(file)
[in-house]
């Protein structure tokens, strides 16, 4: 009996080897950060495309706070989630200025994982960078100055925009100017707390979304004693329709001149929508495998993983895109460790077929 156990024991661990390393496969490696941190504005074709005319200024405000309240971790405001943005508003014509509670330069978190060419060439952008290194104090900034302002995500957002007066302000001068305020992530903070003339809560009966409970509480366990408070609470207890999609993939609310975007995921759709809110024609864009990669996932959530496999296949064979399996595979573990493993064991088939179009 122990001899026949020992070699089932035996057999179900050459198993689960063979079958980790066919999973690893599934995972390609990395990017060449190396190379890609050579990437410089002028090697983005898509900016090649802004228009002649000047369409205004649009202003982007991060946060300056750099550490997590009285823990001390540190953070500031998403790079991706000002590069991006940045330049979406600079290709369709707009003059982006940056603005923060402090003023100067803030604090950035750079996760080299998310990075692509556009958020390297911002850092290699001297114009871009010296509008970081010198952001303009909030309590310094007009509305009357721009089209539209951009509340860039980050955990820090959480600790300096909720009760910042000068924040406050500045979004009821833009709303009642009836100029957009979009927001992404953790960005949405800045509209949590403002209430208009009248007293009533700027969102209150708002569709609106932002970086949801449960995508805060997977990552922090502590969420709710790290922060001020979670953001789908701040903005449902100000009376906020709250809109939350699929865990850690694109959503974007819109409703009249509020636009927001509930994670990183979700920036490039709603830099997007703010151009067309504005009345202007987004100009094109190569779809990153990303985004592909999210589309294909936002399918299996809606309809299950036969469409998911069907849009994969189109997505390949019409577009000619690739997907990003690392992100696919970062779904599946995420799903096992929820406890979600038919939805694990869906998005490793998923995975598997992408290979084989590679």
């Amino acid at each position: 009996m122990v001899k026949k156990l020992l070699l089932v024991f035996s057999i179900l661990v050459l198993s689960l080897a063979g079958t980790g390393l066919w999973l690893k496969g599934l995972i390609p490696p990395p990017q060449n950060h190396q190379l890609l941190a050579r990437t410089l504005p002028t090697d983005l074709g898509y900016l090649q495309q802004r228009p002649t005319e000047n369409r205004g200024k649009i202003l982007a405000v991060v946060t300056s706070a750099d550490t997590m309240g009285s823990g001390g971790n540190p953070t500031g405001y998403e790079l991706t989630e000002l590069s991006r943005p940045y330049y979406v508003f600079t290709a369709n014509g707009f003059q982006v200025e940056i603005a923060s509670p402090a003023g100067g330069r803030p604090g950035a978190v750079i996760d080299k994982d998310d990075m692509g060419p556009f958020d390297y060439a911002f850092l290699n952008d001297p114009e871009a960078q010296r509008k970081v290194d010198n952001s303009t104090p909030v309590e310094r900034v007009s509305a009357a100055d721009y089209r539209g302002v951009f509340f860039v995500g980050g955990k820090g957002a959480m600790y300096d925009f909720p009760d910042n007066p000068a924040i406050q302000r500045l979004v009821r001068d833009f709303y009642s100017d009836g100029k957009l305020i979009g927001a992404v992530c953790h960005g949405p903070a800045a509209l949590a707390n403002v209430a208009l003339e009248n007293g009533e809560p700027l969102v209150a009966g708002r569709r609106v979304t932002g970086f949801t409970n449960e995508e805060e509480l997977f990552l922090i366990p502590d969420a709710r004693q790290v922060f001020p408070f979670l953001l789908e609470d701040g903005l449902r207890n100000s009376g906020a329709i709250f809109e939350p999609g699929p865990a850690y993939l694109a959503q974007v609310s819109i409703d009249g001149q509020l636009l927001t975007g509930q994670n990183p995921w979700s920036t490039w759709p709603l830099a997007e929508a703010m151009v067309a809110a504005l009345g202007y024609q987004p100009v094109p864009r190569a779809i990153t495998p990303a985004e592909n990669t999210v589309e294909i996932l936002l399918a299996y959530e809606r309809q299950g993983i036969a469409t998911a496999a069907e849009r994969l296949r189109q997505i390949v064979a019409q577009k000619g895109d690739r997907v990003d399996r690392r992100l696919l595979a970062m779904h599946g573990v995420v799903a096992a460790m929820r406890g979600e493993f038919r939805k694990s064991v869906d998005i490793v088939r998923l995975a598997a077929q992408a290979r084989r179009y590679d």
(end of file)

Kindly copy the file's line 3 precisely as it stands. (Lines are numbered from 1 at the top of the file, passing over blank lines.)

């Amino acid at each position: 009996m122990v001899k026949k156990l020992l070699l089932v024991f035996s057999i179900l661990v050459l198993s689960l080897a063979g079958t980790g390393l066919w999973l690893k496969g599934l995972i390609p490696p990395p990017q060449n950060h190396q190379l890609l941190a050579r990437t410089l504005p002028t090697d983005l074709g898509y900016l090649q495309q802004r228009p002649t005319e000047n369409r205004g200024k649009i202003l982007a405000v991060v946060t300056s706070a750099d550490t997590m309240g009285s823990g001390g971790n540190p953070t500031g405001y998403e790079l991706t989630e000002l590069s991006r943005p940045y330049y979406v508003f600079t290709a369709n014509g707009f003059q982006v200025e940056i603005a923060s509670p402090a003023g100067g330069r803030p604090g950035a978190v750079i996760d080299k994982d998310d990075m692509g060419p556009f958020d390297y060439a911002f850092l290699n952008d001297p114009e871009a960078q010296r509008k970081v290194d010198n952001s303009t104090p909030v309590e310094r900034v007009s509305a009357a100055d721009y089209r539209g302002v951009f509340f860039v995500g980050g955990k820090g957002a959480m600790y300096d925009f909720p009760d910042n007066p000068a924040i406050q302000r500045l979004v009821r001068d833009f709303y009642s100017d009836g100029k957009l305020i979009g927001a992404v992530c953790h960005g949405p903070a800045a509209l949590a707390n403002v209430a208009l003339e009248n007293g009533e809560p700027l969102v209150a009966g708002r569709r609106v979304t932002g970086f949801t409970n449960e995508e805060e509480l997977f990552l922090i366990p502590d969420a709710r004693q790290v922060f001020p408070f979670l953001l789908e609470d701040g903005l449902r207890n100000s009376g906020a329709i709250f809109e939350p999609g699929p865990a850690y993939l694109a959503q974007v609310s819109i409703d009249g001149q509020l636009l927001t975007g509930q994670n990183p995921w979700s920036t490039w759709p709603l830099a997007e929508a703010m151009v067309a809110a504005l009345g202007y024609q987004p100009v094109p864009r190569a779809i990153t495998p990303a985004e592909n990669t999210v589309e294909i996932l936002l399918a299996y959530e809606r309809q299950g993983i036969a469409t998911a496999a069907e849009r994969l296949r189109q997505i390949v064979a019409q577009k000619g895109d690739r997907v990003d399996r690392r992100l696919l595979a970062m779904h599946g573990v995420v799903a096992a460790m929820r406890g979600e493993f038919r939805k694990s064991v869906d998005i490793v088939r998923l995975a598997a077929q992408a290979r084989r179009y590679d």